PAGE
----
Top Nav

How to Port Your Cell or Home Phone Number to Google Voice (and Why You Probably Shouldn’t)

Breaking news! Google just released the ability to port your existing number to a Google Voice number / account. Previously, you had to get a new phone number to use with Google Voice, which was a significant inconvenience, since you had to ask all your relatives, co-workers and stalkers to update your contact information. But now, you can take your existing phone number and have it go straight to Google Voice, just like you can when switching cell phone providers. First, I’m going to show you how to do this. Then, I’m going to tell you why doing so is a waste of time and money for most of us.  Let’s press on!

Step 1

Log in to your Google Voice account and Click Settings and choose Voice settings. Go to the Phones tab. If there’s a link that reads Change / Port next to your phone number, Click it. If not, then Google hasn’t let you in on this feature yet. You’ll just have to wait.

google voice number portability

Step 2

Click I want to use my existing mobile number instead.

Google Voice Port Phone Number

Step 3

Type your existing phone number into the box and Click Check. This is the phone number that you already own and use and want to use with your Google Voice account.

Google Voice Port Phone Number

Step 4

Pony up $20 bucks. You heard me. If your number can be ported, Google will charge you $20 to make it happen. But that’s not all. If you’re porting a cell phone number, you may be charged an early termination fee by your current phone company. Depending on how far into your contract you are, you could wind up paying $200+ to port your number. Check the box next to The cost of porting is $20 (payable through Google Checkout).

Port Existing Number to Google Voice

This reveals another caveat to check. And another. And another. In all, the full terms are (paraphrased):

  • The cost of porting is $20
  • Your mobile phone service plan will be terminated when you port your number to Google Voice and you may be charged an early termination fee.
  • You won’t be able to receive calls to your mobile phone until you:
    • Setup a new mobile phone service plan and get a new  number (REMEMBER: Google Voice is not a mobile phone service provider—they just forward your calls to another number.)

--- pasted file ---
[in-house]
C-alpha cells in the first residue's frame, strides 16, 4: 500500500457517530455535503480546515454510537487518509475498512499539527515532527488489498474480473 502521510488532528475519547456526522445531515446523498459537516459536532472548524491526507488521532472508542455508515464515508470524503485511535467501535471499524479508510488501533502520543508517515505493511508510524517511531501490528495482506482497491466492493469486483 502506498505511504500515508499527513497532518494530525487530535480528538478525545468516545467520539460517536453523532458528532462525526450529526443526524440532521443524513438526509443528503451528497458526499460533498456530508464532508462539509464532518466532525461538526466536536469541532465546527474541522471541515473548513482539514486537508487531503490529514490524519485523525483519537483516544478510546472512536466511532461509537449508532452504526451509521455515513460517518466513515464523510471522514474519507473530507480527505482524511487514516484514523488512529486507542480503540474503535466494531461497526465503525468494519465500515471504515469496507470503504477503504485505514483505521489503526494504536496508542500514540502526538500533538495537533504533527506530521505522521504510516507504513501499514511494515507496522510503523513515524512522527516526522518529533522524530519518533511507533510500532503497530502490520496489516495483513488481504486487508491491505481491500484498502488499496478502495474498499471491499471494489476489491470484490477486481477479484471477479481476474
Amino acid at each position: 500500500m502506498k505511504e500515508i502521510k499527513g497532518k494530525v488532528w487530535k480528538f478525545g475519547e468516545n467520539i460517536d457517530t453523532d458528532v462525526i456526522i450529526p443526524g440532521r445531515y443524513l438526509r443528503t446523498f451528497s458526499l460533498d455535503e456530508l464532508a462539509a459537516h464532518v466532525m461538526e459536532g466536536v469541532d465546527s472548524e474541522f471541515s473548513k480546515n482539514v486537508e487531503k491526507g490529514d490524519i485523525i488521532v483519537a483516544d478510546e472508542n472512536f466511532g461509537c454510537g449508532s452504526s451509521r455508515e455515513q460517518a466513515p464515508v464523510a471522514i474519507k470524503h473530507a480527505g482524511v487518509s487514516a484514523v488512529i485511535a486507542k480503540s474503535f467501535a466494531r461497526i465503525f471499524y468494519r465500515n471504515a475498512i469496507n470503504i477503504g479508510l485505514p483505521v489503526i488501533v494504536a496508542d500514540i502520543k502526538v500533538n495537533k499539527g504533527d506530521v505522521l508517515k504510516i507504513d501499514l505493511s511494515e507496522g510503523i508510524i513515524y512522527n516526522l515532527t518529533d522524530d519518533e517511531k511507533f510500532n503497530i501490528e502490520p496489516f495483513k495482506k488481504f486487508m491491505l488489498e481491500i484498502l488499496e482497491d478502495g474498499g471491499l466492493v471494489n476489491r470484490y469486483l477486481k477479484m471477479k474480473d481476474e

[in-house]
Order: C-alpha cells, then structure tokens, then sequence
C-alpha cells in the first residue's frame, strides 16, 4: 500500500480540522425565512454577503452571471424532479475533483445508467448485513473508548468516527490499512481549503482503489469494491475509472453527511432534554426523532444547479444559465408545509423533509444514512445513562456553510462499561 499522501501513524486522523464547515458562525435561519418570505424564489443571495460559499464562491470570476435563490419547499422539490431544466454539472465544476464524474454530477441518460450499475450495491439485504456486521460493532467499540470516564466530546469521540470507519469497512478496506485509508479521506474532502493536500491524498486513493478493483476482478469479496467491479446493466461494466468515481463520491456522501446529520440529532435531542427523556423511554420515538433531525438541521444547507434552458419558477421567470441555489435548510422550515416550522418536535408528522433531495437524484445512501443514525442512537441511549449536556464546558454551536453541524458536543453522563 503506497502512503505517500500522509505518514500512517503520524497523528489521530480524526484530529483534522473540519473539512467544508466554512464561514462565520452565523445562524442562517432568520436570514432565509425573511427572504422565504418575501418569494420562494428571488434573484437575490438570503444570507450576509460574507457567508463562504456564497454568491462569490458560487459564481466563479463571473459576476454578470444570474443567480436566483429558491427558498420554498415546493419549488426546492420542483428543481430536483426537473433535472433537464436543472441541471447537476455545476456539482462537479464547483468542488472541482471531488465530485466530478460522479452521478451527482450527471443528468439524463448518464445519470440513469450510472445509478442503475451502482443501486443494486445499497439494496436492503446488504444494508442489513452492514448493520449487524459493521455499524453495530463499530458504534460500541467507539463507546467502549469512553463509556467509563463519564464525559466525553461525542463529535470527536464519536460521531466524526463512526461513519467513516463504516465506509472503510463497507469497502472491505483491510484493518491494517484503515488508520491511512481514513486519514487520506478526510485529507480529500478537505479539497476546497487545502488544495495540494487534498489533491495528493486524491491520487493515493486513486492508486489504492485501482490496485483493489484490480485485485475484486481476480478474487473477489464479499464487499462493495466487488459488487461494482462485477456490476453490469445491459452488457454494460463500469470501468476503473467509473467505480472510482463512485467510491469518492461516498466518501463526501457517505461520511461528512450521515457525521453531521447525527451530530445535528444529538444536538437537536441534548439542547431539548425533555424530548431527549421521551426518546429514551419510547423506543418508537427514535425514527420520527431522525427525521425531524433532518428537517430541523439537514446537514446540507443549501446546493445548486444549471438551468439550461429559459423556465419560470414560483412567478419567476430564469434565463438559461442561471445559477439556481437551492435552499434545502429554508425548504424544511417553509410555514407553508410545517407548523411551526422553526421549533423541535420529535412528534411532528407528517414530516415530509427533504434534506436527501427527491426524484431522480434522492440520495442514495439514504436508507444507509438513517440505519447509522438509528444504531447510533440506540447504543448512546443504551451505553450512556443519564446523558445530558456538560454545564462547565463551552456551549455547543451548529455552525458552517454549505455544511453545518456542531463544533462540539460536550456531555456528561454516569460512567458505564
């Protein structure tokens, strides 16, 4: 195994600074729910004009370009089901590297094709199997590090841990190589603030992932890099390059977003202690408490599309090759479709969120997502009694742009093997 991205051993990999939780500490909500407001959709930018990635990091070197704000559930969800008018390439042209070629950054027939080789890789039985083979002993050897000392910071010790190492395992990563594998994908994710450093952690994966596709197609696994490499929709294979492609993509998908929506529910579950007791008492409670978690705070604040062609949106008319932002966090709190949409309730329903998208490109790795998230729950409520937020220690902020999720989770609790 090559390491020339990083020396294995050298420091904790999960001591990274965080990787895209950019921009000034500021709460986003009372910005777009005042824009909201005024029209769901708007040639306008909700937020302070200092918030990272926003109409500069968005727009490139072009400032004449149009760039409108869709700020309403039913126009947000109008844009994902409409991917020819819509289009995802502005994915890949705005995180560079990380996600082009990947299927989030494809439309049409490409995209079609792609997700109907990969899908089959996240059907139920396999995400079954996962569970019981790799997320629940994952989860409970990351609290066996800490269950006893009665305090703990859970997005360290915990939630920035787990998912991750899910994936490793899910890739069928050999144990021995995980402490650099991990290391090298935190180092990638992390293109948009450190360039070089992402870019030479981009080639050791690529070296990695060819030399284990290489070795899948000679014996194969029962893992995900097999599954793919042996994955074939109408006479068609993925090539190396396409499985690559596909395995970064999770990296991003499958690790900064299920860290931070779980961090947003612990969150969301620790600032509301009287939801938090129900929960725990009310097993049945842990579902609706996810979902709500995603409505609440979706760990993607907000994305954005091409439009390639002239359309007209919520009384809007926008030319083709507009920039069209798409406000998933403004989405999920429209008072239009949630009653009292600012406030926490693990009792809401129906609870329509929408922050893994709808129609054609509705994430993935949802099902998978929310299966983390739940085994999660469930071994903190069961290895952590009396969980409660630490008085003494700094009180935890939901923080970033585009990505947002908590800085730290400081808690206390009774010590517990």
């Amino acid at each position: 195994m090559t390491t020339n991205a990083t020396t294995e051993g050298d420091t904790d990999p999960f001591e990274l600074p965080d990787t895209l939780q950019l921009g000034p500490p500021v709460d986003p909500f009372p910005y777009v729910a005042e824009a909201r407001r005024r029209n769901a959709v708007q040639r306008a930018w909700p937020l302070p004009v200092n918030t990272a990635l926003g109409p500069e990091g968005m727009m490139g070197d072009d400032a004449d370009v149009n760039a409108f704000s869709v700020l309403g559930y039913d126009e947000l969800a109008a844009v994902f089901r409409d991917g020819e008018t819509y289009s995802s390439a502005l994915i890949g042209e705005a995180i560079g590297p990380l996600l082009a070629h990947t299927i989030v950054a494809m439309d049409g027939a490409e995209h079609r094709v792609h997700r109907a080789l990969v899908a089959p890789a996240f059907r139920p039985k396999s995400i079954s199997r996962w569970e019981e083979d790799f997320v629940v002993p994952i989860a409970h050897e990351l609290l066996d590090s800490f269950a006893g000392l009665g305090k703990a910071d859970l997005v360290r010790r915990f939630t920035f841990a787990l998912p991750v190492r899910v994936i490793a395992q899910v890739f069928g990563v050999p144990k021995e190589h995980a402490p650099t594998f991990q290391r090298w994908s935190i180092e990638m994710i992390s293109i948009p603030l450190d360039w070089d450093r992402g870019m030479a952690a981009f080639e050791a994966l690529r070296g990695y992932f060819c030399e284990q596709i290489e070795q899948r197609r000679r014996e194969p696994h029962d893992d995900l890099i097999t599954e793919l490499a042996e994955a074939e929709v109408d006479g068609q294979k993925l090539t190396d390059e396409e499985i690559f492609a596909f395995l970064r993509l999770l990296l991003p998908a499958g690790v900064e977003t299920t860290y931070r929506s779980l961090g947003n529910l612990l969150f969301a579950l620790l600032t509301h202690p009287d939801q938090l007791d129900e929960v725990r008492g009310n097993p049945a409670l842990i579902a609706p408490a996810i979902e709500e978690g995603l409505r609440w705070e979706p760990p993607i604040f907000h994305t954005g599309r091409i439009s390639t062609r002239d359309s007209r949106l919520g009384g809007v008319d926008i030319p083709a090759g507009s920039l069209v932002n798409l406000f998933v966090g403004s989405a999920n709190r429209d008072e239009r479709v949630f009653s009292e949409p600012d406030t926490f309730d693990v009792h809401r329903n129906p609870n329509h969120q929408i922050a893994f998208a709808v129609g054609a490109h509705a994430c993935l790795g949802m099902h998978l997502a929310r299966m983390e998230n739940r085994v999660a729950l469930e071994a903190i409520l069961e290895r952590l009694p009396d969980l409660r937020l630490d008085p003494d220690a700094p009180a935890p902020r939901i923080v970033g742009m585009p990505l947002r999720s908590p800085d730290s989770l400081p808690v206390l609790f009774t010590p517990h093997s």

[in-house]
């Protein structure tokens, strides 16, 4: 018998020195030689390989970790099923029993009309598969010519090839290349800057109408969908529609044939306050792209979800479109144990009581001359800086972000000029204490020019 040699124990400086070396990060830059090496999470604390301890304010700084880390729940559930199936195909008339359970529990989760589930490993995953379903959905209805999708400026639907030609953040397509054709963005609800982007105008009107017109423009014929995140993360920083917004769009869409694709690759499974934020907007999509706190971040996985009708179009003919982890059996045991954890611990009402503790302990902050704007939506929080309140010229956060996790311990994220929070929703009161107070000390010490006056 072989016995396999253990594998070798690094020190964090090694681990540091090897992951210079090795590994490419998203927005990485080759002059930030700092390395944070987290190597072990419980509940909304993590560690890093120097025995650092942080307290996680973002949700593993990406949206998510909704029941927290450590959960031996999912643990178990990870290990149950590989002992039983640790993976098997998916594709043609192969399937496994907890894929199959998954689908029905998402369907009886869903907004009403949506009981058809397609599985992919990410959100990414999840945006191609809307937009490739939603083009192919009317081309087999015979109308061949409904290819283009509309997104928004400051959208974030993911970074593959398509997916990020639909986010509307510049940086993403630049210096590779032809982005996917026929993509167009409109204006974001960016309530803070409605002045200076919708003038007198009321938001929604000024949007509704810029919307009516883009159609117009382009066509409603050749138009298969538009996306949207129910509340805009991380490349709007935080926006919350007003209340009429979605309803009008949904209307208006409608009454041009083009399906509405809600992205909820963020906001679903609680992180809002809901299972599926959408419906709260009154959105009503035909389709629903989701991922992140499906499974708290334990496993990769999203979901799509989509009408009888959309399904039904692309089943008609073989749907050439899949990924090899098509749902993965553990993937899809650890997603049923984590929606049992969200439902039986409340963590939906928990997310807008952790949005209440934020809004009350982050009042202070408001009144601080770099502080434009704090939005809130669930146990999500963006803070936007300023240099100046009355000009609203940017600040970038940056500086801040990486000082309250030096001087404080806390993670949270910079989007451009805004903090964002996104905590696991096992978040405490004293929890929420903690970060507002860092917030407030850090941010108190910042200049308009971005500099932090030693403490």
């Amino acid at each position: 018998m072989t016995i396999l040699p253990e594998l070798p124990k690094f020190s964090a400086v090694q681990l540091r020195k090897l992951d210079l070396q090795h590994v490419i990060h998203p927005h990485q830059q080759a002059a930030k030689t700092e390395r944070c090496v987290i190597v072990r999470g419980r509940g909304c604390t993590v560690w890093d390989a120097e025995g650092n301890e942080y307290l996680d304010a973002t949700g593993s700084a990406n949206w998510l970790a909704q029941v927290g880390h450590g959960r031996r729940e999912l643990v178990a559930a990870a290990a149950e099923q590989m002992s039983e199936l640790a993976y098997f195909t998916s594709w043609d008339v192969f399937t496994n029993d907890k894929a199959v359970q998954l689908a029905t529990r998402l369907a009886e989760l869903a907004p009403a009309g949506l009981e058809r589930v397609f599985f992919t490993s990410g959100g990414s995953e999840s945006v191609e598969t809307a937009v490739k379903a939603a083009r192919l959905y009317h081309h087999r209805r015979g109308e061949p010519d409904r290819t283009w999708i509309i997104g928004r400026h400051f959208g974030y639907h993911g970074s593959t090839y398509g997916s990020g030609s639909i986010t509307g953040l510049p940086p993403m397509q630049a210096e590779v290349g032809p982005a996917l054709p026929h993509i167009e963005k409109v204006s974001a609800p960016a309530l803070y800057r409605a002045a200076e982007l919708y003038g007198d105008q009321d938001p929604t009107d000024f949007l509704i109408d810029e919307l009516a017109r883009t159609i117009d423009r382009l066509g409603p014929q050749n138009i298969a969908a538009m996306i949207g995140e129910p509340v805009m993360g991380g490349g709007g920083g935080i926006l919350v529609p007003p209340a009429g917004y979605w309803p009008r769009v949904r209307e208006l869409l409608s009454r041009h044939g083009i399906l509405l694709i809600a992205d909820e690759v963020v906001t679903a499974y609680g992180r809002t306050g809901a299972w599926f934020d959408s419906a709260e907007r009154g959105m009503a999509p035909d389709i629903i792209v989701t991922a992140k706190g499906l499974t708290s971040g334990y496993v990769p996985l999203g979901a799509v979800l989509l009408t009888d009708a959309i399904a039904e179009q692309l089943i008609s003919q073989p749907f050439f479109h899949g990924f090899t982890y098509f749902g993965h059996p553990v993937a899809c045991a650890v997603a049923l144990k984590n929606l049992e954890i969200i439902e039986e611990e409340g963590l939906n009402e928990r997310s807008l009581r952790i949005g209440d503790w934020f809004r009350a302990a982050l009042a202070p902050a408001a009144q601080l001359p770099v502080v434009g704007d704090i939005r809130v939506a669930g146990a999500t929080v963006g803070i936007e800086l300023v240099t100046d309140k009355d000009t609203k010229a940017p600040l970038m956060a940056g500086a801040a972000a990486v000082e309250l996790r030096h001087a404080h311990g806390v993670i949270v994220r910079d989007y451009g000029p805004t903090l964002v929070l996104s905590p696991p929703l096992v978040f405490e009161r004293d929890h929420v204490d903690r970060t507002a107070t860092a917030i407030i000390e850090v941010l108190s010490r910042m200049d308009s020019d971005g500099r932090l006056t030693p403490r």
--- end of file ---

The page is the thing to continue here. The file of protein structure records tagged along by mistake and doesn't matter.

• Add your new number to your Google Voice account
  • SMS, MMS and text messages may not work for three business days after porting
  • You’ll lose your existing Google Voice number after 90 days when you port a number.

Port Existing Number to Google Voice

Click Next: Phone Verification if this is still worth it to you.

Step 5

Google will now verify your phone by calling you and having you enter a verification code. This is so you don’t try to steal someone else’s number. Click Call me now and enter the code displayed when Google Voice calls you. Note that the call will come from your existing Google Voice number.

Port a Landline to Google Voice

Step 6

On the next screen, enter your account information with your existing phone service provider. Check your bill or monthly statement for your account number. Make sure you enter your name and address just as it is on your billing invoice or monthly statement.  Click Next: Confirmation when you’re done.

How to Port Your Cell Phone Number to Google Voice

Step 7

Okay, you’re on your own from this point on. All you have to do now is confirm that the information you entered is correct and Click Next: Google Checkout so you can pay your $20 to port your number to Google Voice. You’ll need a Google Checkout account.

SNAGHTML2d63679

Anyway, like I said, you’re on your own from this point on. I am not going to port my Google Voice number, mostly for the reasons stated above. I don’t feel like paying a one-time fee of $20 just so I don’t have to get new business cards. Besides, you don’t even need to get new business cards to benefit from Google Voice. That’s because AT&T (and I’m guessing most other cell phone providers) allow rule-based call forwarding for free. Currently, I have all missed calls forwarded to my Google Voice voicemail, so I get the best of both worlds. I get to keep my old number, but I get Google Voice’s groovy web-based voice mail (with fairly passable voice-to-text transcription). Meanwhile, I’ve begun using my actual Google Voice number for business purposes, which means it’ll be easy to transition down the road. But until then, both my Google Voice and AT&T number work just fine. Both ring my iPhone.

For AT&T, you can forward all your calls to your mobile phone number by calling:

*21*[your Google Voice number]**11#

on your cell phone.

To forward busy calls, punch in:

*67*[your Google Voice number]*11#

To forward missed calls, punch in:

*61*[your Google Voice number]*11*15#

To forward unreachable calls (i.e. no service9):

*62*[your Google Voice number]*11#